Don’t call it a comeback. Just when we all thought Michael Phelps was wrapping up the greatest comeback of the summer, Digable Planets rose up from their tomb of a hiatus and throw down an epic, energy-packed tour. The funky jazz crooners made Denver’s month by stopping by the Gothic Theater on Tuesday night.
Photo courtesy of Disable Planets

Photo courtesy of Digable Planets

Having made their mark on the golden era of hip hop more than 20 years ago, the trio that was once basing themselves out of Brooklyn has been greatly missed from the community. Preaching peace, love, happiness and funk, their message remains relevant after all this time. With several “Black Lives Matter” references throughout the night, it is clear we still need the positive teachings of the lyrics written by Doodlebug, Ladybug Mecca and Butterfly.

Tuesday, being a dark and rainy evening, offered a perfect evening of ducking into a small venue to throw the clock back to yesteryear and enjoy some old school jams. A similar thought must have embedded itself in minds throughout the city, as the theater was packed solid with masses of people. For a weeknight, the atmosphere felt untethered and open. Gathering on the stage just before 9:30 p.m., the three heavyweights of their genre glided out like a dream, Ladybug Mecca toting a smoking bundle of sage as the crowd greeted them with overwhelming support. Denver was ready.

“Reunited and it feels so good,” soothed out of instruments played by backing band The Culprits, all who would showcase their impeccable musical talents through individual segments alongside the main attraction. The opening portion of the night carried significance, beginning with “The May 4th Movement Starring Doodlebug” and “It’s Good to be Here,” the opening intro and track to albums “Blowout Comb” and “Reachin'” respectively.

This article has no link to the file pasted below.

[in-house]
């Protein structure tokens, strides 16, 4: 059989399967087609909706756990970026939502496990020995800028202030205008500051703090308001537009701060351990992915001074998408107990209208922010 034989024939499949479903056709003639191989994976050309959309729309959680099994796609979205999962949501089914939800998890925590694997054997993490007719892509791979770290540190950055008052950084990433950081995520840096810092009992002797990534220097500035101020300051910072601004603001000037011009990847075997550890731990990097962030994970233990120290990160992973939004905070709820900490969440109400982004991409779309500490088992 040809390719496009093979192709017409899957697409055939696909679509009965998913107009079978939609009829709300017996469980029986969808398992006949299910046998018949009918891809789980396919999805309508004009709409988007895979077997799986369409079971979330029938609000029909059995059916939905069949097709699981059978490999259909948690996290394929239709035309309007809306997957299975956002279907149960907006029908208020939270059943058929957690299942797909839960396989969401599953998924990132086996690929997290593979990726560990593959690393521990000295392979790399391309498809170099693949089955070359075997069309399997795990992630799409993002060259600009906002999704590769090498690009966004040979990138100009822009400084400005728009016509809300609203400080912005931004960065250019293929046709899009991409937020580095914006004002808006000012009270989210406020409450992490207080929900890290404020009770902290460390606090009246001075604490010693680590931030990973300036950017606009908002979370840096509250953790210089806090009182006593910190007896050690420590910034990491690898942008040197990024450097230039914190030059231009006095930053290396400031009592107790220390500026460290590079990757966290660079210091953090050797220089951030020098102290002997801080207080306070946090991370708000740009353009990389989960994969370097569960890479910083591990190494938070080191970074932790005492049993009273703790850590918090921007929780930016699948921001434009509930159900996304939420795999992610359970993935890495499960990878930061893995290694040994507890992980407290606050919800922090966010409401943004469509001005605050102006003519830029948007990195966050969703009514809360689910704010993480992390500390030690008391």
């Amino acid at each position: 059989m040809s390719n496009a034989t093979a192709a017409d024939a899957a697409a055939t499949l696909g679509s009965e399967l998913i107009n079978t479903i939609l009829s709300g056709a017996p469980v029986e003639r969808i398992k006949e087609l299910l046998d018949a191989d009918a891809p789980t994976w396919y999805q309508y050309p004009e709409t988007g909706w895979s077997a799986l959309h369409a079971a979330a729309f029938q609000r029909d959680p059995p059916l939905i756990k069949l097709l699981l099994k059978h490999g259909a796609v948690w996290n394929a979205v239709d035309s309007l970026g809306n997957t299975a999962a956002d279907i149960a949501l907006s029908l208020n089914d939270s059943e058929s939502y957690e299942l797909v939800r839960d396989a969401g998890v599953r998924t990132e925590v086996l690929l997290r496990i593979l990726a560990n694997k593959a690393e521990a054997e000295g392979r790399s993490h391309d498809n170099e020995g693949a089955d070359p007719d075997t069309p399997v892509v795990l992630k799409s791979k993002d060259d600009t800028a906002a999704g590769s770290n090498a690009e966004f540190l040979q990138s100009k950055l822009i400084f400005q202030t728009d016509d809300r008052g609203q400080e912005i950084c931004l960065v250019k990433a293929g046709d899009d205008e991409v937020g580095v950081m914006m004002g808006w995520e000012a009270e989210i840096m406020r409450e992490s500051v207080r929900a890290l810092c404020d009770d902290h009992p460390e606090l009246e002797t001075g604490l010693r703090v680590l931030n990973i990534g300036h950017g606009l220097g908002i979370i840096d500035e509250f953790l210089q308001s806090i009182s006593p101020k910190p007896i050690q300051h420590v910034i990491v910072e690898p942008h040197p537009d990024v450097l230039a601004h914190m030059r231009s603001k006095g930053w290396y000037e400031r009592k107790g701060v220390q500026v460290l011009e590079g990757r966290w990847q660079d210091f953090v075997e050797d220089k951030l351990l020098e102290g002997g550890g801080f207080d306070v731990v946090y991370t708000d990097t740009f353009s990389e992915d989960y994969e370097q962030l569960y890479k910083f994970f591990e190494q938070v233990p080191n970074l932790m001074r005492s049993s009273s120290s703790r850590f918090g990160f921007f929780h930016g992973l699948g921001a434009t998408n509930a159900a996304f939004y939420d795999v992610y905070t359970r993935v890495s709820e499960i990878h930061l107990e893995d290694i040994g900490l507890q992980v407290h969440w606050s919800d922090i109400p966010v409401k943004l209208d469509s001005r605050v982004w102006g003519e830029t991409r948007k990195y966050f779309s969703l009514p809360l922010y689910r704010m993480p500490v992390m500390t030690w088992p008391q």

Photo courtesy of Digable Planets

Photo courtesy of Digable Planets

The beard on Butterfly’s face may have grayed, but the spirit and soul of the group has not dwindled at all. Sounding exactly like they have since two decades ago, they went on slicing through hit after hit from each of their iconic original albums. “Pacifics” and “What Cool Breezes Do” followed by “The Art of Easing” and “Black Ego” kept the strategy of dotting a little on each album in order, as if to spark a light of memories for the fans in the crowd who may have been around when the tracks were soldiered “newly released.”

Although the texture of their voices have been seemingly altered by the years, at least the flow of the rhymes has stayed right where it should. When Ladybug stepped up to flow the ever-popular first verse of “Nickel Bag,” her part was accompanied with hordes of voices rapping with her.

“Feels good to have the club lit up on a Tuesday,” Butterfly laughed into the crowd from where he had been scratching all night. “How the band sound?”

From there, Butterfly introduced each member of the integral backing band, which included a drummer, bassist, keys player, guitar and keyboardist and percussionist. Drummer Conrad Real, while rocking a signature Superman tee, pounded away an epic solo on a set that was dressed in a logo replica of the Blowout Comb album cover design.

“Jettin’” and “9th Wonder” brought the vibrant setlist to the end of the night, which sent The Culprits into a “Jungle Boogie” for the ages. Upon promising their next song was up, it came as a shock to no one that that chosen song would be “Rebirth of Slick (Cool Like Dat).” As each rapper laid out their personal verse to the beloved hit, the lyrics finally circle back to Butterfly, who spit his famous final words, “We jazz like dat / we freak like dat / we zoom like dat / we out.. we out..”

However before he was really out, the famous MC demanded that the crowd “forget about everything that’s not cool for a few minutes, and chill with the band,” which rocked the house as the patrons made their way back out into the stormy night.